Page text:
I was fascinated not only by the Vedute collection and its principles, but also by the word ‘vedute’. While searching for the meaning of this word I came across the distinction between vedute ideate and vedute essate. Vedute essate are more-or-less realistic townscapes. Vedute ideate, by contrast, are largely imaginary townscapes.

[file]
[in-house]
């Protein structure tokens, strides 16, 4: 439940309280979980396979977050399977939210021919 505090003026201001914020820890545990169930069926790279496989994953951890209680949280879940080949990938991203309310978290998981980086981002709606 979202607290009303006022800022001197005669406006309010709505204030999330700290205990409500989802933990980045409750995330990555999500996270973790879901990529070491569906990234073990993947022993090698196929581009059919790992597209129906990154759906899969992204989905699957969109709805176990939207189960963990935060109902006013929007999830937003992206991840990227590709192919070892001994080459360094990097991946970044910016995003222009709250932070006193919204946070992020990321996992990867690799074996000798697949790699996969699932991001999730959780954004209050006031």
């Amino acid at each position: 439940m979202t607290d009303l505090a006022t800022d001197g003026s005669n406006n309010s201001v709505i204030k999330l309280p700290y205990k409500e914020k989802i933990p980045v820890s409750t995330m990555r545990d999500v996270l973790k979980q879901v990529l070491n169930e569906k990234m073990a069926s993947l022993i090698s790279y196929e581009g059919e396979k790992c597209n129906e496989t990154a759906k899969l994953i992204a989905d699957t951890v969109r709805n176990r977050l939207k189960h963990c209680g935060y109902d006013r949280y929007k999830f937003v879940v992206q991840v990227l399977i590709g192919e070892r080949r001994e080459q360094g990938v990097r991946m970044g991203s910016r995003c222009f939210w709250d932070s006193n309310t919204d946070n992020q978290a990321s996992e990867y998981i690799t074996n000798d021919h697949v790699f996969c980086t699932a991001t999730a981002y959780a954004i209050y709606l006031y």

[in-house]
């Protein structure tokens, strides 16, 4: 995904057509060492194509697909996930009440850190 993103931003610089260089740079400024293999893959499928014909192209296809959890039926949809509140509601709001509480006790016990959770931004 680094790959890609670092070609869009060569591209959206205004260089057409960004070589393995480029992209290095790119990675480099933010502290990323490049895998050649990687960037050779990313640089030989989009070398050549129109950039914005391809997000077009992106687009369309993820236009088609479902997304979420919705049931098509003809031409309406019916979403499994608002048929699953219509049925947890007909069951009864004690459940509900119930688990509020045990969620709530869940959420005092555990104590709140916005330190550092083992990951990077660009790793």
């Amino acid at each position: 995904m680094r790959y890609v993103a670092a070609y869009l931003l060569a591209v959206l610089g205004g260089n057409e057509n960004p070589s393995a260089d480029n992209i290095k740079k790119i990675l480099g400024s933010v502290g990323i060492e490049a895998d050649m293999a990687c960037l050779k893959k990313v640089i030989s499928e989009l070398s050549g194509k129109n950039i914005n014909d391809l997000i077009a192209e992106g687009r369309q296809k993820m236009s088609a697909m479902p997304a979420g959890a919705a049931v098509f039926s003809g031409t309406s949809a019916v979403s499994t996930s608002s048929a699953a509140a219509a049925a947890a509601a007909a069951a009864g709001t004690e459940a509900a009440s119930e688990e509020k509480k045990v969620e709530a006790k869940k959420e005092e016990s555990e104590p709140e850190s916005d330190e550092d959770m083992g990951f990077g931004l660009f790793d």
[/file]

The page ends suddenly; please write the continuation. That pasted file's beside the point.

This spatial manuscript falls under the latter category; it is an imaginary abstract veduta. The play of horizontal, vertical and diagonal lines allows viewers to determine their own horizon, as a result of which new vedute repeatedly come into being. Not only can anyone fix their own vedute in the jumble of lines, it is also possible, with a little effort, to create one’s own spatial manuscript. My contribution consists of two parts: the wooden book and the prints of it, which can be folded into a spatial manuscript. This can, however, only be done a limited number of times; the woodcut is ‘depleted’ after a while. When the woodcut has lost its function and the paper manuscripts have been given away, the wooden book can rightfully become part of the Vedute collection.